Don't be alarmed, I'm okay. Just pulling back for a bit to re-assess my place in the world.

Tuesday, June 14, 2022


I saw some funny tweets on marriage:

- My husband says he loves baseball but what he really likes is to leave cupboard doors open

- When my wife puts on a dress I wear cargo pants and complain I can't find my wallet 'cause I have too many pockets

- My wife put parental controls on Netflix because I watched one of our shows without her

- My wife and I got a sitter for date night. We might get a little crazy after dinner and hit up the good Target on the other side of town

- My husband likes to grill. He never makes a side-dish. Last night he smoked a whole chicken and was just gonna have us eat chicken with nothing else

- I hung a world map on the wall, gave my wife a dart & said "throw this: wherever it lands, we're going there for vacation." Turns out we’re spending three weeks behind the fridge

Saturday, June 11, 2022


Just when you think life is mundane you discover secret portals to hidden treasure. They're there; you just need to learn how to look for them.

Friday, June 10, 2022

I [Heart] You

Hard to believe a 1972 Kodak Instamatic 30 can produce a sharp, colorful picture like this. Doesn't the image look like a heart turned on its side?

Monday, June 6, 2022


I love shooting film, especially black-and-white. It offers tools that focus visual attention on imagery that exists in real life but is overlooked by our eyes/brain.

I found this image at my local train station.

Friday, June 3, 2022

Poetic Postbox

Last month the most influential person in my life (sorry, Mom) visited for two weeks. We trekked to my favorite landmark, the Cartas Al Cielo sculpture in Avalon Nature Preserve (Stony Brook).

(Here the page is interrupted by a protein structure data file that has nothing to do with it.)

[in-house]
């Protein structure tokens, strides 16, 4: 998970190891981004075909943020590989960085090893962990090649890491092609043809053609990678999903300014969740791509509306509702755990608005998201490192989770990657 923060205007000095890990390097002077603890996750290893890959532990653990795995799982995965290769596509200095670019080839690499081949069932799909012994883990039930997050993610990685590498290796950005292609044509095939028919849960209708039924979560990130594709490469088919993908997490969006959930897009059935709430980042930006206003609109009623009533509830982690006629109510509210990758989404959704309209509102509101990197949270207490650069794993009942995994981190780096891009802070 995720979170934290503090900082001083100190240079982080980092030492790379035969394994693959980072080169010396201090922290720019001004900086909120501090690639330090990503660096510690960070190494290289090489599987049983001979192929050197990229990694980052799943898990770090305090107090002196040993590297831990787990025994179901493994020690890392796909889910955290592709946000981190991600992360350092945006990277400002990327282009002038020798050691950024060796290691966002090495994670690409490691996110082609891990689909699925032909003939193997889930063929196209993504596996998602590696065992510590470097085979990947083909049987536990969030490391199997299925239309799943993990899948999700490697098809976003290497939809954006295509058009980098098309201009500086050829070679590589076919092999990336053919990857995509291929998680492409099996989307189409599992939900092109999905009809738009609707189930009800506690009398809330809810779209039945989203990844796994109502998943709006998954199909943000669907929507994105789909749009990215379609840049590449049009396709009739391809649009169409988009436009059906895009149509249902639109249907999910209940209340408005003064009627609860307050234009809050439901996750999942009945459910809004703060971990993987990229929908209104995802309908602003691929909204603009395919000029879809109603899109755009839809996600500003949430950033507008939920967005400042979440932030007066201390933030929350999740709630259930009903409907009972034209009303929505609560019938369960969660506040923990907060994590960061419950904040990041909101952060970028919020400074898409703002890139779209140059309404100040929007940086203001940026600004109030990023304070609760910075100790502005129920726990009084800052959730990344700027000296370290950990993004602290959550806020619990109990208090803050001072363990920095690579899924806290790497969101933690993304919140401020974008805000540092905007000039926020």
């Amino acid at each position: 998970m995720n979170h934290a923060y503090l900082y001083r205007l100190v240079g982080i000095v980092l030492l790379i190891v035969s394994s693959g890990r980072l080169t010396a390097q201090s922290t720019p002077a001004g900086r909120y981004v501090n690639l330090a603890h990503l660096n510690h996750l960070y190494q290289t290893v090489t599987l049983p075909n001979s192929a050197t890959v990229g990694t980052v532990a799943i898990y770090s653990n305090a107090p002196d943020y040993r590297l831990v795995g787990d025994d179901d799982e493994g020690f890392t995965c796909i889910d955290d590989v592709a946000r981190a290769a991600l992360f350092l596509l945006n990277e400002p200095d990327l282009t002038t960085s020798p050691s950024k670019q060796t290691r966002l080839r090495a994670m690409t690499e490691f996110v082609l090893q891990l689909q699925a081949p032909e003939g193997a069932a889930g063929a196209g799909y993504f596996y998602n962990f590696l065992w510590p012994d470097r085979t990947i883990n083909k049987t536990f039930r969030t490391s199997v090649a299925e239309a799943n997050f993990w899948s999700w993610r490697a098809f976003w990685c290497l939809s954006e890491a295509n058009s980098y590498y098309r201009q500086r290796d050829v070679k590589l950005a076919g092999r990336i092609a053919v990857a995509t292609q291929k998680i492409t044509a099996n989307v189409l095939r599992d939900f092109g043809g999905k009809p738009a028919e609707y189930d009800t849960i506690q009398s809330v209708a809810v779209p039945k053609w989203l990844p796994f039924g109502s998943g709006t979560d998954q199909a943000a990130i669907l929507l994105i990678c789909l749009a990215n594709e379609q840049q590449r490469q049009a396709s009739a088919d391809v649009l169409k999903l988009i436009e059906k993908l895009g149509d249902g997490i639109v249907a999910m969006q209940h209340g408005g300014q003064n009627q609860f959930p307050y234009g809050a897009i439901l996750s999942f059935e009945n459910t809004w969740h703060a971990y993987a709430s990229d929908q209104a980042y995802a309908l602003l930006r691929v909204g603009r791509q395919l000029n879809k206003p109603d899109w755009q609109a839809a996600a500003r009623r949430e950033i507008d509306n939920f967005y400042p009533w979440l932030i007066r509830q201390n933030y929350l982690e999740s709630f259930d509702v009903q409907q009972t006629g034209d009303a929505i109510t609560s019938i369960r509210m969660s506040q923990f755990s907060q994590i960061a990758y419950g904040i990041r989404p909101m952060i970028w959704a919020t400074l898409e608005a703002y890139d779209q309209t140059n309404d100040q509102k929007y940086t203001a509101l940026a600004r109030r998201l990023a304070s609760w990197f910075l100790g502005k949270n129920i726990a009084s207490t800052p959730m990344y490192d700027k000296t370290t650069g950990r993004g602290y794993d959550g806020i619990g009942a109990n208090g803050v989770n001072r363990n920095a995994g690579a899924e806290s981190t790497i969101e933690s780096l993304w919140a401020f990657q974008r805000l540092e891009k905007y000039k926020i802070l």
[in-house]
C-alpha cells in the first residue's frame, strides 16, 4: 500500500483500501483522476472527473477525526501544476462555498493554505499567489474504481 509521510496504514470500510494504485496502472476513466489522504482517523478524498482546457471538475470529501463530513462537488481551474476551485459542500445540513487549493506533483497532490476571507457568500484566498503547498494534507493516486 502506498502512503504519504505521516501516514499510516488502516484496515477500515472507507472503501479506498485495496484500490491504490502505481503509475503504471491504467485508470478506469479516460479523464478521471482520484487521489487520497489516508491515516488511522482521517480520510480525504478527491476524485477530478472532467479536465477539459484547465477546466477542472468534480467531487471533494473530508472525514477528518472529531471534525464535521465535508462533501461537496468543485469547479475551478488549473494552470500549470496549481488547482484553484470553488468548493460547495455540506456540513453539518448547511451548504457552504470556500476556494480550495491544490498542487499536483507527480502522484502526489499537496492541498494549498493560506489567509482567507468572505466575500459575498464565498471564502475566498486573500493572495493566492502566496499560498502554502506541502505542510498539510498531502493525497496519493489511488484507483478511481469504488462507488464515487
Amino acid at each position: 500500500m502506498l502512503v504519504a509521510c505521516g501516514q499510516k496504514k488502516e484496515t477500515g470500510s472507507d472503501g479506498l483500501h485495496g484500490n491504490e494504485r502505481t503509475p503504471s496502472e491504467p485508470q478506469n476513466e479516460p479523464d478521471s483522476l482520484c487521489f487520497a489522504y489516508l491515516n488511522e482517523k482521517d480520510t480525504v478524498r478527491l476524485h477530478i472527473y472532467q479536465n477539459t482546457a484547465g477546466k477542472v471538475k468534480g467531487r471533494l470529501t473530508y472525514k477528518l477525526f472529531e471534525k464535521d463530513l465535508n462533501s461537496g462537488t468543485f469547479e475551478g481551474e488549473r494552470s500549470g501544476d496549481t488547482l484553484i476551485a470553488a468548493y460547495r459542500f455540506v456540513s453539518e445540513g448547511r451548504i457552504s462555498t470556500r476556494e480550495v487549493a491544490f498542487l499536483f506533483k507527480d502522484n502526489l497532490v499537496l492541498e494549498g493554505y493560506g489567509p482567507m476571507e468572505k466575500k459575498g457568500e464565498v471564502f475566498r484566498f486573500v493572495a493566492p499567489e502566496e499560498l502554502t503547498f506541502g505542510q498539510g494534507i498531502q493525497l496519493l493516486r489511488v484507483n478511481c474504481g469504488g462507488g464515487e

The sculpture "serves as a vessel of communication with those who have no earthbound address." We sent missives to deceased loved ones via the poetic postbox.

Without fanfare I recorded the moment for posterity. I used alchemy (silver halide film in an ancient camera) which was appropriate for a magical experience.

Sunday, May 29, 2022

BMW S1000R

My candle burns at both ends;

  It will not last the night;

But ah, my foes, and oh, my friends --

  It gives a lovely light!

Monday, May 16, 2022

Friends & Art

I hope you're having a nice weekend. I was in Baltimore visiting friends and looking at art. Friday I went to the Baltimore Museum of Art (BMA); yesterday I dropped by The Walters Art Museum in the company of my lovely friend Hillary and her delightful hubby. (Check out Hillary's superb Makeup Museum website.) Today I popped into Washington, D.C. to brunch with an old friend, Tanvi, whom I met blogging a century ago.

A highlight of the trip was a historic special exhibition of work by Joan Mitchell at BMA. The show presents over seventy of her paintings, showing the full range of her oeuvre (1950-1992).

Joan was a member of the Second Generation of Abstract Expressionists who came to prominence in the 1950s. Joan, like contemporary Grace Hartigan, started her career being promoted by John Bernard Myers at Tibor de Nagy Gallery in NYC. I met John once at a party in his house that Grace brought us to. 

I just finished re-reading John's 1983 memoir, "Tracking The Marvelous," which describes the heroic struggles of artists of that era to create new, innovative art -- and later how fame and money ruined everything. Today Joan Mitchell's paintings sell for $20 Million dollars, a price inconceivable to the artists living back then in cold-water flats on decrepit Tenth Avenue.

Almost from the start Joan found her home in abstract art; once there she never left it. Her paintings explore experiences, not appearances, and can initially be challenging. My goal this weekend was to travel and immerse myself in the work, like an ocean, and feel its impact. A month ago I visited MOMA in NYC and was startled at how powerful Jackson Pollack's painting is when approached in person. The same with Joan's work. Reproductions don't do these majestic pieces justice. They're large, potent objects brimming with life and meaning. They touch you in multiple ways beneath rationality. 

Artists of this period were recoiling from chaos and carnage of the Second World War. They looked for alternatives to human rationalism which had shown its limits. In today's increasingly anarchic world we need to continue that search in all directions.